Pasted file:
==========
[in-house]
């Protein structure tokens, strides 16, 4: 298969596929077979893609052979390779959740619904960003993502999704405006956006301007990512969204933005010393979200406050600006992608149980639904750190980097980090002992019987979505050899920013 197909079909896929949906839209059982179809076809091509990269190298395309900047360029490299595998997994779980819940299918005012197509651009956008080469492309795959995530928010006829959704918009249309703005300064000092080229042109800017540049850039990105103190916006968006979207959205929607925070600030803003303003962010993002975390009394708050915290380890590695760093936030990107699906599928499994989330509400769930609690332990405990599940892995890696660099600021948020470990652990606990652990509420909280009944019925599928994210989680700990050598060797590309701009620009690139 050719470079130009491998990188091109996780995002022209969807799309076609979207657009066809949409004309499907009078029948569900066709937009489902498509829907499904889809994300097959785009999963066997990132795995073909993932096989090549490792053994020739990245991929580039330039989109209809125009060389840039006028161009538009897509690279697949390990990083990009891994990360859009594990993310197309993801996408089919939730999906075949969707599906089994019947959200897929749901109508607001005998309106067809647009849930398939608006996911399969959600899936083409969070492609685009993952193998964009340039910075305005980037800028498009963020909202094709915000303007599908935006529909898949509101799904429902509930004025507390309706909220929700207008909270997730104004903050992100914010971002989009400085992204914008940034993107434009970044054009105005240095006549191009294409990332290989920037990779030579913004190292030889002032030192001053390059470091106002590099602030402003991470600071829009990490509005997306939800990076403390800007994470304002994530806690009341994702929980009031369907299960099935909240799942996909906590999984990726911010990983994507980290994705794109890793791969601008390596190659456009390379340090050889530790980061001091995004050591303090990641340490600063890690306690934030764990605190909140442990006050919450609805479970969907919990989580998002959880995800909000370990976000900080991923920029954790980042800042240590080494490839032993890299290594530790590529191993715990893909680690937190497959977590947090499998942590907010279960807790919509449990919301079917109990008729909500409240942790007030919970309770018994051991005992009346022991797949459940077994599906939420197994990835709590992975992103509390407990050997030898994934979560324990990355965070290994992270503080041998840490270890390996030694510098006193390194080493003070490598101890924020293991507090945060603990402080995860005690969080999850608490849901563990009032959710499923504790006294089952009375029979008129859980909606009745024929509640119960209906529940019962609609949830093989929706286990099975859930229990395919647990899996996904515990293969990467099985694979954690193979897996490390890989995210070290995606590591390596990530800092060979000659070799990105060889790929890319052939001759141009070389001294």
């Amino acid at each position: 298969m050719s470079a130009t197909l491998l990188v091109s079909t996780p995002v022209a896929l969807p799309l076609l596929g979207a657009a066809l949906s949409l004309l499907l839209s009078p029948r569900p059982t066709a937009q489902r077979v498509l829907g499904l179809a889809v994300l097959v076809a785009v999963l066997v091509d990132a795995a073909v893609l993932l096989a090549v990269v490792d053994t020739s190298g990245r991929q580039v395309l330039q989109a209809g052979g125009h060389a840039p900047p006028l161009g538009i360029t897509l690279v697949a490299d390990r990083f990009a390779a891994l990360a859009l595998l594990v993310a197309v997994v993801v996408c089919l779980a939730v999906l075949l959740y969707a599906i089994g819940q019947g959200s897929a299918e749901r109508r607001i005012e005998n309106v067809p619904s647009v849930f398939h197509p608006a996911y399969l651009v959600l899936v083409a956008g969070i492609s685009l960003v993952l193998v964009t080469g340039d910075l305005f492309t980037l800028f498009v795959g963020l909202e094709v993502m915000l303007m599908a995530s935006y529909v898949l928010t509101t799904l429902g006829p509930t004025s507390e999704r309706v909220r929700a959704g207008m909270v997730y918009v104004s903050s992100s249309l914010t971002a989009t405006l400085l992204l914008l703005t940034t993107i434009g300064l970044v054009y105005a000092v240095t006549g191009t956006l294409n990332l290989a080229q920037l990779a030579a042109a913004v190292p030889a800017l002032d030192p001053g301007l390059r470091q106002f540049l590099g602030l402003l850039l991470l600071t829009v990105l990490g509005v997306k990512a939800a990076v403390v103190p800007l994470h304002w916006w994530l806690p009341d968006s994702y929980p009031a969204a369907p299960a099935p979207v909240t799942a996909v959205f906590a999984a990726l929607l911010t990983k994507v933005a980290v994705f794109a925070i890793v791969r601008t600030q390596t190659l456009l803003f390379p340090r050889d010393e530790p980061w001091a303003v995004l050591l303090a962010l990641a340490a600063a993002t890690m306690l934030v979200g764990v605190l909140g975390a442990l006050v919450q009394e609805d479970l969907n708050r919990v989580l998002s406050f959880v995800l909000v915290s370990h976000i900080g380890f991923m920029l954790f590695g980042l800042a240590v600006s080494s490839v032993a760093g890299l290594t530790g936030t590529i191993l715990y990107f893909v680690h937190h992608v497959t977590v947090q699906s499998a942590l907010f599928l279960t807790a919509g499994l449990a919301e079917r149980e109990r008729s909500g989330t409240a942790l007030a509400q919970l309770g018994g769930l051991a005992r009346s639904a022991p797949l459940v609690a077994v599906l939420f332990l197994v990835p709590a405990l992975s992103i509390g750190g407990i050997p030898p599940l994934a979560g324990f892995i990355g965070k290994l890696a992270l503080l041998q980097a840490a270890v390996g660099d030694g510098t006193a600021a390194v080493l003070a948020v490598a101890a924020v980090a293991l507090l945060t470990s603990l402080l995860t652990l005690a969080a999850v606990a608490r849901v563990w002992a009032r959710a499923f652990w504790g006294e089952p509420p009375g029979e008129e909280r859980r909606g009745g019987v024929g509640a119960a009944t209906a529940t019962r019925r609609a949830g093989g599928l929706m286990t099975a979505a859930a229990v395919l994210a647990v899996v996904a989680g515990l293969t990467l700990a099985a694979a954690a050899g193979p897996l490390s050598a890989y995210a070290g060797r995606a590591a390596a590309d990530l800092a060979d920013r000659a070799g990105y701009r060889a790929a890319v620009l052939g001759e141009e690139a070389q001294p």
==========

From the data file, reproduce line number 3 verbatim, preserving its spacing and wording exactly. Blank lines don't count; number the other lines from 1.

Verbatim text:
């Amino acid at each position: 298969m050719s470079a130009t197909l491998l990188v091109s079909t996780p995002v022209a896929l969807p799309l076609l596929g979207a657009a066809l949906s949409l004309l499907l839209s009078p029948r569900p059982t066709a937009q489902r077979v498509l829907g499904l179809a889809v994300l097959v076809a785009v999963l066997v091509d990132a795995a073909v893609l993932l096989a090549v990269v490792d053994t020739s190298g990245r991929q580039v395309l330039q989109a209809g052979g125009h060389a840039p900047p006028l161009g538009i360029t897509l690279v697949a490299d390990r990083f990009a390779a891994l990360a859009l595998l594990v993310a197309v997994v993801v996408c089919l779980a939730v999906l075949l959740y969707a599906i089994g819940q019947g959200s897929a299918e749901r109508r607001i005012e005998n309106v067809p619904s647009v849930f398939h197509p608006a996911y399969l651009v959600l899936v083409a956008g969070i492609s685009l960003v993952l193998v964009t080469g340039d910075l305005f492309t980037l800028f498009v795959g963020l909202e094709v993502m915000l303007m599908a995530s935006y529909v898949l928010t509101t799904l429902g006829p509930t004025s507390e999704r309706v909220r929700a959704g207008m909270v997730y918009v104004s903050s992100s249309l914010t971002a989009t405006l400085l992204l914008l703005t940034t993107i434009g300064l970044v054009y105005a000092v240095t006549g191009t956006l294409n990332l290989a080229q920037l990779a030579a042109a913004v190292p030889a800017l002032d030192p001053g301007l390059r470091q106002f540049l590099g602030l402003l850039l991470l600071t829009v990105l990490g509005v997306k990512a939800a990076v403390v103190p800007l994470h304002w916006w994530l806690p009341d968006s994702y929980p009031a969204a369907p299960a099935p979207v909240t799942a996909v959205f906590a999984a990726l929607l911010t990983k994507v933005a980290v994705f794109a925070i890793v791969r601008t600030q390596t190659l456009l803003f390379p340090r050889d010393e530790p980061w001091a303003v995004l050591l303090a962010l990641a340490a600063a993002t890690m306690l934030v979200g764990v605190l909140g975390a442990l006050v919450q009394e609805d479970l969907n708050r919990v989580l998002s406050f959880v995800l909000v915290s370990h976000i900080g380890f991923m920029l954790f590695g980042l800042a240590v600006s080494s490839v032993a760093g890299l290594t530790g936030t590529i191993l715990y990107f893909v680690h937190h992608v497959t977590v947090q699906s499998a942590l907010f599928l279960t807790a919509g499994l449990a919301e079917r149980e109990r008729s909500g989330t409240a942790l007030a509400q919970l309770g018994g769930l051991a005992r009346s639904a022991p797949l459940v609690a077994v599906l939420f332990l197994v990835p709590a405990l992975s992103i509390g750190g407990i050997p030898p599940l994934a979560g324990f892995i990355g965070k290994l890696a992270l503080l041998q980097a840490a270890v390996g660099d030694g510098t006193a600021a390194v080493l003070a948020v490598a101890a924020v980090a293991l507090l945060t470990s603990l402080l995860t652990l005690a969080a999850v606990a608490r849901v563990w002992a009032r959710a499923f652990w504790g006294e089952p509420p009375g029979e008129e909280r859980r909606g009745g019987v024929g509640a119960a009944t209906a529940t019962r019925r609609a949830g093989g599928l929706m286990t099975a979505a859930a229990v395919l994210a647990v899996v996904a989680g515990l293969t990467l700990a099985a694979a954690a050899g193979p897996l490390s050598a890989y995210a070290g060797r995606a590591a390596a590309d990530l800092a060979d920013r000659a070799g990105y701009r060889a790929a890319v620009l052939g001759e141009e690139a070389q001294p």